The Wageworker. (Lincoln, Neb.) 1904-????, July 05, 1907, Image 2

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    UNION MADE CLOTHING SNAPS
-H. J. BROCK & CO. .SU n.v.
Makers of Finest Union Made Clothing, unloaded to Us Their Entire Surplus Stock
flL'fl Embracing Suits worth $20.00, $22.50 and $25.00 This group is made up of suits from the reliable 'establish-
rlj A Mfc ment of Henry J. Brock & Co., of Buffalo, N. Y., makers. of Highest Grade Union Made Men's Cloth- TJ lfc
ing. These goods should appeal strongly to men who are interested in standing up for label goods, but
to the man who has no interest in supporting organized labor, the clothing of Henry J. Brock & Co. will meet every requirement of
style, fit and " quality, and underthe present conditions $14.00 willpay for a suit worth $20, $22.50 and $25. .
ARMSTRONG CLOTHING GO. ggg
J
RESTORE OUR HOME LIFE.
A Plea That the Nation Must Soon
Heed or Perish.
Airs. Kaymonu KODins, president oi
the Woman's National Trade Union
League, says: "The presence of
woman in the labor field has lowered
(ha tL'atra aopnlnva ft man In nt pnafi
should woman underbid man. Home
is the-place-for the weaker sex, and
only to the entrance of woman into
man's field Is accounted the reason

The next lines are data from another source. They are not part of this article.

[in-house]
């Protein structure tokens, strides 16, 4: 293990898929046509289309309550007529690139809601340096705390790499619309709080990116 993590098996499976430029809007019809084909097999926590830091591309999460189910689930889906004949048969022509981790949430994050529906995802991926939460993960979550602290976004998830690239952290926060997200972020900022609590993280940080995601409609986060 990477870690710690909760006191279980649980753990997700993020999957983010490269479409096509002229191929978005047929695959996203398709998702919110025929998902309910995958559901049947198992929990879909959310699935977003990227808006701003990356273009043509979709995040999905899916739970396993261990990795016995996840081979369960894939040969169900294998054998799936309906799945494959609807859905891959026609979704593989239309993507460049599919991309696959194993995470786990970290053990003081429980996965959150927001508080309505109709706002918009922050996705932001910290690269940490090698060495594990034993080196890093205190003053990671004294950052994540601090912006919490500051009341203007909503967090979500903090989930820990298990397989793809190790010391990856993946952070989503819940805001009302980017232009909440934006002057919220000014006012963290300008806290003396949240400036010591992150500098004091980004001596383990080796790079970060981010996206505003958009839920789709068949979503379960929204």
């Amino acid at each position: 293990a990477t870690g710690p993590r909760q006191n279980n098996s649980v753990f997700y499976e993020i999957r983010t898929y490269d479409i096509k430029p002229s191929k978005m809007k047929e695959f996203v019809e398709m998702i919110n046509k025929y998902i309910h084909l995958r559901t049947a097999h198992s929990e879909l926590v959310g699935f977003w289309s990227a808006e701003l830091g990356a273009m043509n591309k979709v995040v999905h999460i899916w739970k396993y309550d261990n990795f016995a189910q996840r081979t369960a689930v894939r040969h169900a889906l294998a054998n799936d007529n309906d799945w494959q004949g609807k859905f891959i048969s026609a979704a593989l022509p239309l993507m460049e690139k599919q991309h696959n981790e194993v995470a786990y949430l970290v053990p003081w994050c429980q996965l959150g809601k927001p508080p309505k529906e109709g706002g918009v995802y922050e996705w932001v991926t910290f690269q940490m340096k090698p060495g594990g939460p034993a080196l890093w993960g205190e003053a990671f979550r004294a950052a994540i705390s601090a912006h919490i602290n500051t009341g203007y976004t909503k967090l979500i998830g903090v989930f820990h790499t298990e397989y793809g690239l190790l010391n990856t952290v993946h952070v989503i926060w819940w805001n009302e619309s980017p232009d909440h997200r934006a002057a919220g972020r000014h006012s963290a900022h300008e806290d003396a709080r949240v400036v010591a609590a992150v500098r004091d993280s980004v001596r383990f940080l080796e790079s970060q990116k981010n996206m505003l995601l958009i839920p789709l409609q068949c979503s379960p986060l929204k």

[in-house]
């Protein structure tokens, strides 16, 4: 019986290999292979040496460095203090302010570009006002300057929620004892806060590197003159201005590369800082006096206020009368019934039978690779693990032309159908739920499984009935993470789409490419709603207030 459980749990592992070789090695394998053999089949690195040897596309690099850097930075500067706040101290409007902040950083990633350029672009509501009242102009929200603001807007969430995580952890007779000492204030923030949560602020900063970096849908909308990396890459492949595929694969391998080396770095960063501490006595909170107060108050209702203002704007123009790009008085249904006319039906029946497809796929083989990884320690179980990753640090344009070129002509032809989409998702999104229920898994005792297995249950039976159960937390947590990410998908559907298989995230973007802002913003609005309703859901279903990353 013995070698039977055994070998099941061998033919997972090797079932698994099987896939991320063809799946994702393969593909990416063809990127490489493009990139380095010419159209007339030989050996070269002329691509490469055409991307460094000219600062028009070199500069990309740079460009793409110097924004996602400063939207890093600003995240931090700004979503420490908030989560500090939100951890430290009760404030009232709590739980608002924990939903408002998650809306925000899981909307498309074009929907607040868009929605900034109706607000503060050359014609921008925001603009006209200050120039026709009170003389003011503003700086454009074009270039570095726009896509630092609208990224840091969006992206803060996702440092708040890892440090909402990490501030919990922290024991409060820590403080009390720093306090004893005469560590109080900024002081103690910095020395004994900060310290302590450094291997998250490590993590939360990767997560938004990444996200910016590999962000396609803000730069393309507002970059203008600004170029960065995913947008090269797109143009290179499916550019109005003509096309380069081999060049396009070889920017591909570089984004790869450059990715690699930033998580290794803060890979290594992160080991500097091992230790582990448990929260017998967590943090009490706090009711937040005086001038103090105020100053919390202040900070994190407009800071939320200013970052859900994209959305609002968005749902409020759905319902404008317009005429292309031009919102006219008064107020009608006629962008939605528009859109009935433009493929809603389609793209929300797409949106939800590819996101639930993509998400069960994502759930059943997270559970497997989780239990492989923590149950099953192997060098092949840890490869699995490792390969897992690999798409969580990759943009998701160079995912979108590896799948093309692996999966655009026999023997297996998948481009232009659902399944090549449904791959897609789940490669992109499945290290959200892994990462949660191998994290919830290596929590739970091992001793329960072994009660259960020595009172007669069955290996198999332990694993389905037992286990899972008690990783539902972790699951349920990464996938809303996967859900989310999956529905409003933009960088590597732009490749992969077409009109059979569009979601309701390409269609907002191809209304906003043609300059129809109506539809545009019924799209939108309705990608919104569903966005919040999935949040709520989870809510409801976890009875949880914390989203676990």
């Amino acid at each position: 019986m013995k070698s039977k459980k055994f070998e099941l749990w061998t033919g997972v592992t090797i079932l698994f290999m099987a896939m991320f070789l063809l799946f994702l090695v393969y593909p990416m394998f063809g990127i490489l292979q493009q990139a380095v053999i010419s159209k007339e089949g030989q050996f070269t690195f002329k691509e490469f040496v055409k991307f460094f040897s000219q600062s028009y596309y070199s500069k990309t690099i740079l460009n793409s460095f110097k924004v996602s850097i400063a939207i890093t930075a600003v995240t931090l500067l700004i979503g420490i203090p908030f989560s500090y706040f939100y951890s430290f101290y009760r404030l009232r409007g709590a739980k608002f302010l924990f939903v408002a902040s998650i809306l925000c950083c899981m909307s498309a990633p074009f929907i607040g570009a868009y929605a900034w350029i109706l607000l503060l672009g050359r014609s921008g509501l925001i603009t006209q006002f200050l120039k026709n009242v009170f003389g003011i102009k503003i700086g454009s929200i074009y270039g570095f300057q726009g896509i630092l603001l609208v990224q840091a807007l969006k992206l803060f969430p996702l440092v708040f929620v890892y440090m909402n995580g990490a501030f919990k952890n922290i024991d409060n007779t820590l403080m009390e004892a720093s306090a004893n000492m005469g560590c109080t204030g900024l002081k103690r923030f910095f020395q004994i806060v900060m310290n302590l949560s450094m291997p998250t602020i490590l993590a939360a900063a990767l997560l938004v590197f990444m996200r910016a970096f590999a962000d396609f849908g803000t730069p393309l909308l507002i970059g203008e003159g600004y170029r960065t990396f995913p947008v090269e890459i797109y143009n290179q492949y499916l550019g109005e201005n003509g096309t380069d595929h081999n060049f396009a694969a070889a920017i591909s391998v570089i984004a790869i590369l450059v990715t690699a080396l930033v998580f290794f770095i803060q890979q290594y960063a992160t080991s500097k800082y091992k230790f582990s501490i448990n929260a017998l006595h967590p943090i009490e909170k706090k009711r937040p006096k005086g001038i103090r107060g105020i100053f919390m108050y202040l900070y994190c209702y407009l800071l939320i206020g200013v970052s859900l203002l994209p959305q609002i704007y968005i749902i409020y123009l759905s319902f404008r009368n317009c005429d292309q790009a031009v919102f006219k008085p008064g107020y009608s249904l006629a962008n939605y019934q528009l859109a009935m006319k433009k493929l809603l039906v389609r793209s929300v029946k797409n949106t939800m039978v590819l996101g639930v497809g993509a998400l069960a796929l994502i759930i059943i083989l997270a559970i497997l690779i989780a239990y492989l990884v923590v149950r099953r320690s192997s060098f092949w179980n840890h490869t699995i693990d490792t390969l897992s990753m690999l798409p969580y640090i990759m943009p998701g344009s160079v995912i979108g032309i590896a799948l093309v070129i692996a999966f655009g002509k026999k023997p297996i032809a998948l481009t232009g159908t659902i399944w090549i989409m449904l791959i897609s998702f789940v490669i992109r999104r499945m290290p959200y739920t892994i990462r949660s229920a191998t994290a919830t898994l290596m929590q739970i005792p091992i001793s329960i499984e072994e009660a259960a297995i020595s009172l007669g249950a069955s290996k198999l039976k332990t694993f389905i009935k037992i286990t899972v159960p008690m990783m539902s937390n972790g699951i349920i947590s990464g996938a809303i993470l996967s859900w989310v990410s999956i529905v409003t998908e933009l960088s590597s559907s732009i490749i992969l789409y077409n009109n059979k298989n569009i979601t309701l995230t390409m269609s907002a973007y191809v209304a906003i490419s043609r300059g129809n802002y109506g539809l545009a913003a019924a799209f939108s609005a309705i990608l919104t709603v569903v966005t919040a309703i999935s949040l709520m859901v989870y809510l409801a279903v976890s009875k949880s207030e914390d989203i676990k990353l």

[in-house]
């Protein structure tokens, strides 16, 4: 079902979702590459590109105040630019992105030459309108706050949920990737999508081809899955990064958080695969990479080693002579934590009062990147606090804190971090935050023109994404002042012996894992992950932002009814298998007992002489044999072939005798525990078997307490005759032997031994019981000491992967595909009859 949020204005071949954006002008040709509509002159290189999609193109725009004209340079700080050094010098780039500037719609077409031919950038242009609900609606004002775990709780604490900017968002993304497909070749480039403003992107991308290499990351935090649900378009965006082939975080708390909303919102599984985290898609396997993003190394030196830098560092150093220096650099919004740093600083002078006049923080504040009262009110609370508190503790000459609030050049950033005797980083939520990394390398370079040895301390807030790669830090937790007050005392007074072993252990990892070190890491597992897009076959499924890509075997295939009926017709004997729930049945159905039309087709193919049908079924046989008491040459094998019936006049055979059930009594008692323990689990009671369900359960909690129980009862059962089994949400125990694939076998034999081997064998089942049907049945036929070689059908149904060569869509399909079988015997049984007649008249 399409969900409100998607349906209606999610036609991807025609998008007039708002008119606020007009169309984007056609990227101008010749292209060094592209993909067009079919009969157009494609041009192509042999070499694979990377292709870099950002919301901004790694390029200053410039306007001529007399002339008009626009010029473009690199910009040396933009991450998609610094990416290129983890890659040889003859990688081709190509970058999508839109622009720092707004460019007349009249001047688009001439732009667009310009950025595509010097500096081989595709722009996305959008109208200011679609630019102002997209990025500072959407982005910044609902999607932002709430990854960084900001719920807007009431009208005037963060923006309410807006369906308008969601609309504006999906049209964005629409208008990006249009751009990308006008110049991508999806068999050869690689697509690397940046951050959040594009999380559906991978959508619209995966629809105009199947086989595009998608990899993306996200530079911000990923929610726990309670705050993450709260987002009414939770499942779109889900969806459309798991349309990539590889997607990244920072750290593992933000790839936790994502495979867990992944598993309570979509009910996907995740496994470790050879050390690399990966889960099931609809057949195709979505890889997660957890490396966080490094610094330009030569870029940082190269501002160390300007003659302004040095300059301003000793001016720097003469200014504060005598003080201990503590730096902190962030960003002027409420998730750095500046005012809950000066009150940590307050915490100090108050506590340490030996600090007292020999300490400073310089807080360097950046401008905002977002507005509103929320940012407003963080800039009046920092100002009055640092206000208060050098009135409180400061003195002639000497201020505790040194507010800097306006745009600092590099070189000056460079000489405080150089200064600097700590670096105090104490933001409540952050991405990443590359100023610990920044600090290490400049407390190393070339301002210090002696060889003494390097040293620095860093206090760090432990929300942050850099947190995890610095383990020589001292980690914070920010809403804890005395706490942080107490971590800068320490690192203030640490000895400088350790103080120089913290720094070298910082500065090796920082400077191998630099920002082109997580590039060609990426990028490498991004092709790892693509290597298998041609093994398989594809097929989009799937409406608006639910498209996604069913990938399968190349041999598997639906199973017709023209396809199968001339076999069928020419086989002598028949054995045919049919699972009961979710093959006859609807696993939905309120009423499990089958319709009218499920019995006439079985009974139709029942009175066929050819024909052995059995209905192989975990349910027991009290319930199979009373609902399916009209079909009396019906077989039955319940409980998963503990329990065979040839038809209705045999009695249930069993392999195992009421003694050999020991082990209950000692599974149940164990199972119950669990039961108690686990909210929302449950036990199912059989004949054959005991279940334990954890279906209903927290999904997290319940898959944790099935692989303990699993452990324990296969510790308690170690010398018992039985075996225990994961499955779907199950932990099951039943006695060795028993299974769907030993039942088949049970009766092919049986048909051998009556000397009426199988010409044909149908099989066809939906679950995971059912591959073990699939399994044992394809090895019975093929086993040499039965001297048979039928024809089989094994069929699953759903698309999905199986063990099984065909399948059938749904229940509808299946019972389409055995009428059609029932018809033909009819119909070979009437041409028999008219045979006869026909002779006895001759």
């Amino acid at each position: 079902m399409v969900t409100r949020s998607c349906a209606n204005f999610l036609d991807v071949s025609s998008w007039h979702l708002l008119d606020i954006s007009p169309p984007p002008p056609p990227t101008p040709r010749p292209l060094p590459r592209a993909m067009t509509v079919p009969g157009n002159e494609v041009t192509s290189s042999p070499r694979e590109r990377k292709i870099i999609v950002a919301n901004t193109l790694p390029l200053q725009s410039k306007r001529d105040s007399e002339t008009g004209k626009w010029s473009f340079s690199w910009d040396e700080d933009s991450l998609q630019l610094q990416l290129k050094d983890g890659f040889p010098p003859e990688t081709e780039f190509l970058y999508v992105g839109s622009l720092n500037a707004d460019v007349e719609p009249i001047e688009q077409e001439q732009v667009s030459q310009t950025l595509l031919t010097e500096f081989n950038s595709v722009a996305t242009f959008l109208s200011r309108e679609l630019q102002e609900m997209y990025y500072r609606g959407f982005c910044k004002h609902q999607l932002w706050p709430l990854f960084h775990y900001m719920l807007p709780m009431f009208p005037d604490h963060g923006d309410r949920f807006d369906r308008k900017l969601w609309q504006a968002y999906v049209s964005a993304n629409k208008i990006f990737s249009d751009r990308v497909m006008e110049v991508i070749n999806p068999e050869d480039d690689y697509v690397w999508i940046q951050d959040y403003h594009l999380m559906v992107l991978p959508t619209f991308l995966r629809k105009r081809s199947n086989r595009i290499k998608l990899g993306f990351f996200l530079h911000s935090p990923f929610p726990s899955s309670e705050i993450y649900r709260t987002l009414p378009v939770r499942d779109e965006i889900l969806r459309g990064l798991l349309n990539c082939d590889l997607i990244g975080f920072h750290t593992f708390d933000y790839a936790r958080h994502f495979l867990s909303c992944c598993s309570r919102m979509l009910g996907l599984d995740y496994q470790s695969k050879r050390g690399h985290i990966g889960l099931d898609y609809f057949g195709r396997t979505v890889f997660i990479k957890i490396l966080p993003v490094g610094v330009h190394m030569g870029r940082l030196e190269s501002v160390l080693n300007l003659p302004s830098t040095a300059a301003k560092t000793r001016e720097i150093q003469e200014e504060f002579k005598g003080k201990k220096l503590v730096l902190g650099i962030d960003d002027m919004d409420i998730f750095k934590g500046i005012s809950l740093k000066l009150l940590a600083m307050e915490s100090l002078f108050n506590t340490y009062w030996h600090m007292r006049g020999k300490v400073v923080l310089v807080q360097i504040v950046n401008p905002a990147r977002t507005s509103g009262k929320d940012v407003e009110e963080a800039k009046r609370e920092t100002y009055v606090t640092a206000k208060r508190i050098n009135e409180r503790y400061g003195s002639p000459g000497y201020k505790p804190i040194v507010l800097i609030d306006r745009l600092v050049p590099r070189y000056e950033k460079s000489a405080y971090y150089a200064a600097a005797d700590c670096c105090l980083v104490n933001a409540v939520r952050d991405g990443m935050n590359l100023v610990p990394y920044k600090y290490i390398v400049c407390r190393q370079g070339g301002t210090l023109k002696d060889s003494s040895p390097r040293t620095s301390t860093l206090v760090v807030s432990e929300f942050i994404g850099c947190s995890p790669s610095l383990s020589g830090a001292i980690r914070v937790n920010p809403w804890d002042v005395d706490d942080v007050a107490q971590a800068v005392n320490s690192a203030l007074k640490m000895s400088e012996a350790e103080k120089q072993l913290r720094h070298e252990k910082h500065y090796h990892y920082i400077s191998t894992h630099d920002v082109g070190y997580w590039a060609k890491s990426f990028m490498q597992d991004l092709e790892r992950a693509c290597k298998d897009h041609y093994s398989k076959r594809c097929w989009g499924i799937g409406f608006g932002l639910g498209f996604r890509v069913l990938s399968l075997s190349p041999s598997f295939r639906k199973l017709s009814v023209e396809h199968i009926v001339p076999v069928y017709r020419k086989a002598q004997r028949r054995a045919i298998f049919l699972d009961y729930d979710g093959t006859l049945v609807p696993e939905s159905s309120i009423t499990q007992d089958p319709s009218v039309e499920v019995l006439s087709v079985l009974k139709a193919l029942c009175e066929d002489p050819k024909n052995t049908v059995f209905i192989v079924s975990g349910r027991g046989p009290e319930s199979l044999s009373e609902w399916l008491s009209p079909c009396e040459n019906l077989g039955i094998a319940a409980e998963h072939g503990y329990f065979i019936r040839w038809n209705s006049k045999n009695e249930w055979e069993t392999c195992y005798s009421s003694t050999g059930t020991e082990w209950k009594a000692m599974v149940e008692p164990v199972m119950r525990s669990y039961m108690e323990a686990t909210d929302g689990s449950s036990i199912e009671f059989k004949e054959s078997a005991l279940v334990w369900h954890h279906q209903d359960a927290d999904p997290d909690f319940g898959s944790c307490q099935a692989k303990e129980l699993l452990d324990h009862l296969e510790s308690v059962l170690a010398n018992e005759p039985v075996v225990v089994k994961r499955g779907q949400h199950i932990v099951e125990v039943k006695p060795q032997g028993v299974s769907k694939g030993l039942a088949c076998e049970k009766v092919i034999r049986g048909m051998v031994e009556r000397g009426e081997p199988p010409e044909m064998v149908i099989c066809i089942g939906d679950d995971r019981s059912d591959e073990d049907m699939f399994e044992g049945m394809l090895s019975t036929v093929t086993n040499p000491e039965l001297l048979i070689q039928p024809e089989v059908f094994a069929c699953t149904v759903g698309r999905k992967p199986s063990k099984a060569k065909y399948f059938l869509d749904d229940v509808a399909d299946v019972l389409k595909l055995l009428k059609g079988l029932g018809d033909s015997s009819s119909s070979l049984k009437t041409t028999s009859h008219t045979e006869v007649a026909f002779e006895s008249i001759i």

why fewer men are marrying today.
They cannot earn enough to support
two, let alone a family. There should
be no night work for the women and
the hours of labor should be fixed."
This woman sees with acute vision
the trend of the times and realizes,
with other thoughtful people, that the
Increased cost of living and the de
creased earning power of men with
this thoughtless cheap competition
from the other sex and the rapid de
crease In marriage more noticeable
in the larger cities of the countries
-promises a woeful spread of Immoral'
ity and that great bulwark of right
living, the home.
Tha Ham a trend may be seen, in the
breaking up of home life and removal
to hotels, rooming houses and restau
rants. Women who are thus "emanci
pated"! from the duties and interests
of home too often become prey to the
evils that heset the pathway of idle
ness, j
Let us see the organization of a
Woman's Christian Home Preservers'
Union to combat this greatest peril of
the times. Let us see the real woman
hood of the land. Instead of wasting
energy in a qulxote campaign for suf
frage, bend their efforts toward .stop
ping the output of a bottle-fed race
that knows not genuine motherhood
except by tradition and the old-fashioned
story book telling cf the real
home life that once was.
Let us see a disappearance of this
hot-house caricature of woman, with
the wasp waist and "higher-life"
fads, and there will be a restoration
of the solid rock foundation of human
virtue and greatness the American
homo. Oklahoma City Daily Okla-homan.
THE AVALANCHE
THRILLING STORY OF A TERRI
BLE EXPERIENCE IN ALPS.
Italian Workmen Brave Terrors
Great St. Bernard Pass to Find
Work in Switzerland, But
Are Forced to Return.
of
The wind whistled in an Icy blast
down the Great St. Bernard Pass. All